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In This Edition

 

CEO Report: One Set of Rules for All

Nominations for Standards Awards Now Open till 13 March

For Public Comment: Revision to Australian Standards on Organic and Biodynamic Products

Forum: Business Ethics for Engineers

Forum Outcomes: Harness Anchors

Forum Outcomes: Protective Helmets for Vehicle Users

The Voice of the Consumer in Standardisation

 

Standards Australia Road Show: Prioritisation Process and Focus for 2015

DesignBUILD 2015

AIIA Summit: “Navigating the Internet of Things”

Learn to Draft a Standard at a Drafting Leaders Workshop

10th Round of Project Prioritisation Open Now

International Update

Sector Updates

Drafts Open for Comment

CEO Report: One Set of Rules for All


 
All economies need regulation to function. Our economic competitiveness, productivity and quality of life are all affected by the effectiveness of regulatory structures. Quite rightly, there is a lot of attention on deregulation and “removing red tape” in Australia.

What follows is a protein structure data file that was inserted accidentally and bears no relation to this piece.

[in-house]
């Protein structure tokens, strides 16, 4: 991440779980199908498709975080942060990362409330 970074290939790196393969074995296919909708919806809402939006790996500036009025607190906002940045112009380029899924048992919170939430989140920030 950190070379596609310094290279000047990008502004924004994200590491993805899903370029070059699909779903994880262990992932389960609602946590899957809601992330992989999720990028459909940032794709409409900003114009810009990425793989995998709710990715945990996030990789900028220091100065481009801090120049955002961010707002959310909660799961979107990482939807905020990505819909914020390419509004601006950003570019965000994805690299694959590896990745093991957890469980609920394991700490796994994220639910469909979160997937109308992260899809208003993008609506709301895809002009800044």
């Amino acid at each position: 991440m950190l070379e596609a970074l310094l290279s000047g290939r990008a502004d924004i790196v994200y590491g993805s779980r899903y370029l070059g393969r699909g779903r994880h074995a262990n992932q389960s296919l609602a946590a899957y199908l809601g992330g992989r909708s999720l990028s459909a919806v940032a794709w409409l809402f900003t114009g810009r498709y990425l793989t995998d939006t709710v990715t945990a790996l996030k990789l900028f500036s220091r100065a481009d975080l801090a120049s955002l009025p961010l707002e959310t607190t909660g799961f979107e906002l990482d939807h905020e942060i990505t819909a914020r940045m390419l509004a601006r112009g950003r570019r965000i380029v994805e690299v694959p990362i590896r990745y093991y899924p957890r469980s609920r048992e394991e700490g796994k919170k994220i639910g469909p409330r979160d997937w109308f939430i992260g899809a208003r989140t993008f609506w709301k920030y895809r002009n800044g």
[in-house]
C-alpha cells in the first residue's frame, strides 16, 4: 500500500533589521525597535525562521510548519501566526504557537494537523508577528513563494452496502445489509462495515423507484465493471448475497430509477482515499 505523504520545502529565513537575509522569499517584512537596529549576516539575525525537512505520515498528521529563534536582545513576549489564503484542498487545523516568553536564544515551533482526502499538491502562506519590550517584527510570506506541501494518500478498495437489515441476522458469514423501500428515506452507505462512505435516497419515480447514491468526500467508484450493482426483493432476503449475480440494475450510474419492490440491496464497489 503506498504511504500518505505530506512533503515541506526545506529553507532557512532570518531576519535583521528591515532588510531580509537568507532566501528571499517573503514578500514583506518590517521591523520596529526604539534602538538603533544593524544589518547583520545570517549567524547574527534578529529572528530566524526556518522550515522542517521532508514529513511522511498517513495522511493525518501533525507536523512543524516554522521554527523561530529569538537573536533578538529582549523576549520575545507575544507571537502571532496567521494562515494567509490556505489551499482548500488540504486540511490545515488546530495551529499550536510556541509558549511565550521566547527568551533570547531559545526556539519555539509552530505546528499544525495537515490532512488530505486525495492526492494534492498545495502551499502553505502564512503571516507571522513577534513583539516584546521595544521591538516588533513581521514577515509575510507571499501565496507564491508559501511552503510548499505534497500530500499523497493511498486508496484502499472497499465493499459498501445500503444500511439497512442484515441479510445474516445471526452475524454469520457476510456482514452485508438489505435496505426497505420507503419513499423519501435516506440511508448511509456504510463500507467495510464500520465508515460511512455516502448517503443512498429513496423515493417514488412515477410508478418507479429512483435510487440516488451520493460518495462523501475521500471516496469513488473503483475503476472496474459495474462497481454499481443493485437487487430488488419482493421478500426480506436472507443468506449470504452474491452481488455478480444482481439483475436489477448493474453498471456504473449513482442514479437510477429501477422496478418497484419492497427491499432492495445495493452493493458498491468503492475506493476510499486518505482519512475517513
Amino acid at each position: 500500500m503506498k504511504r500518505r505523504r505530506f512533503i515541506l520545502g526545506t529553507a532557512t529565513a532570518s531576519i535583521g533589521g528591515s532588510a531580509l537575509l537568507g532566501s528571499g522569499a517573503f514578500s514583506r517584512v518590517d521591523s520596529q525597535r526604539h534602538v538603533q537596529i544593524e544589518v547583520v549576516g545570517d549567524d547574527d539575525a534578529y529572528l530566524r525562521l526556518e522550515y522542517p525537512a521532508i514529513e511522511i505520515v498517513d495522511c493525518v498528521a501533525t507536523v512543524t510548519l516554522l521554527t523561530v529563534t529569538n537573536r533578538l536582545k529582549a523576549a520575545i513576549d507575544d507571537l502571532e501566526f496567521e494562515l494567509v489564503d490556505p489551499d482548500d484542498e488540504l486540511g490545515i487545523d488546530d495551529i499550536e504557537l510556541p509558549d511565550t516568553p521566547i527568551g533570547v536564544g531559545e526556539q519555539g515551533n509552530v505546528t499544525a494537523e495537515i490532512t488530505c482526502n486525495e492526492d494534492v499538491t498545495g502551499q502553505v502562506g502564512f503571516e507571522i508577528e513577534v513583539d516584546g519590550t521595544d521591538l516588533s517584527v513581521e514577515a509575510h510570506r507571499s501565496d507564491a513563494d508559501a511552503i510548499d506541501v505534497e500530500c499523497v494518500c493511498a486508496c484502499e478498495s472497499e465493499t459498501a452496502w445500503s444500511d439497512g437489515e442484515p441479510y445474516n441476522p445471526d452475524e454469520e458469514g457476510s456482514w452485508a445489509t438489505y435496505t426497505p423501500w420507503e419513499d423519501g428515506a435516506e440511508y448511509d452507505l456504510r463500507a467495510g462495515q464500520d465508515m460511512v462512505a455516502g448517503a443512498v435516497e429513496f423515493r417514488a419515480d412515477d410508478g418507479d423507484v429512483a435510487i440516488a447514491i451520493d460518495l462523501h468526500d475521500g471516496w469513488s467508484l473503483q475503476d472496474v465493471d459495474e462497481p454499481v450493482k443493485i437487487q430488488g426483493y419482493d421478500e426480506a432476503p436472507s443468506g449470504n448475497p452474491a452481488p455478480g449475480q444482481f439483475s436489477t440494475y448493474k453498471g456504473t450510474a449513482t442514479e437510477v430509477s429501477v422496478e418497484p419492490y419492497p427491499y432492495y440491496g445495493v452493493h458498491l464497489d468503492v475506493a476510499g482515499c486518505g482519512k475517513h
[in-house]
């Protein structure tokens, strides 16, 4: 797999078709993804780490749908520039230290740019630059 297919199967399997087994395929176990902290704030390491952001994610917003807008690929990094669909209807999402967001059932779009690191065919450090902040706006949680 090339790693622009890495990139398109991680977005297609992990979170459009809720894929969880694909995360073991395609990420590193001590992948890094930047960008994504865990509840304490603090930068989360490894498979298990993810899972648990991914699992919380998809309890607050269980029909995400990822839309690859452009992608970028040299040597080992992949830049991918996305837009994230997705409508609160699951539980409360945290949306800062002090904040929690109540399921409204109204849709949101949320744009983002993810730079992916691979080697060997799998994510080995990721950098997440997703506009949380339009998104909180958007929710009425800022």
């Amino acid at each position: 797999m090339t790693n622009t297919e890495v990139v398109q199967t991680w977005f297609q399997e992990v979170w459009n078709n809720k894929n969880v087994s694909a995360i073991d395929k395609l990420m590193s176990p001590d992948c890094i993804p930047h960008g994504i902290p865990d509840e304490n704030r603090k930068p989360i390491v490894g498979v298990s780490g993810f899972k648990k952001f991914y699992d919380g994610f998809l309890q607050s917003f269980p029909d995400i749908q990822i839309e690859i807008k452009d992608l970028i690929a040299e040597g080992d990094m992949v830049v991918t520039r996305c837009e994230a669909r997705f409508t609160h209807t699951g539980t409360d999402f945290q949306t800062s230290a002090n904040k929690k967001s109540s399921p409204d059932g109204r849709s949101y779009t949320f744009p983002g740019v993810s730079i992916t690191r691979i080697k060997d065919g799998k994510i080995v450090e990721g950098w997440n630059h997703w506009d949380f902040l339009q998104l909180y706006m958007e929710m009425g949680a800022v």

But it is equally important to get the balance and the details right. Over- or under- regulation can both be burdensome to businesses and the community.

Even when we have a national standard, we can reduce a lot of inefficacies if we harmonise regulation across the country. One single set of rules for all just makes sense. A very topical example of this is the regulation for the supply and use of motorcycle helmets.

In February, Standards Australia held a forum on motorcycle helmet standards and regulation.

Motorcycle helmets are clearly an important issue in road safety regulation. National road safety statistics show that last year, motorcycle riders made up 16 per cent of serious casualties, even though motorcycle usage accounts for just one per cent of vehicle-kilometres travelled.

The Commonwealth, States and Territories have set regulations for the supply and use of motorcycle helmets. The problem is that there is no single set of rules across all jurisdictions for what helmets you can buy and what helmets you can use.

There is a voluntary Australian Standard which is called up by some jurisdictions but not in a uniform way. Some jurisdictions have adopted or are looking to adopt an international UN/ECE standard alongside the Australian Standard. We support this as an appropriate way for governments to regulate.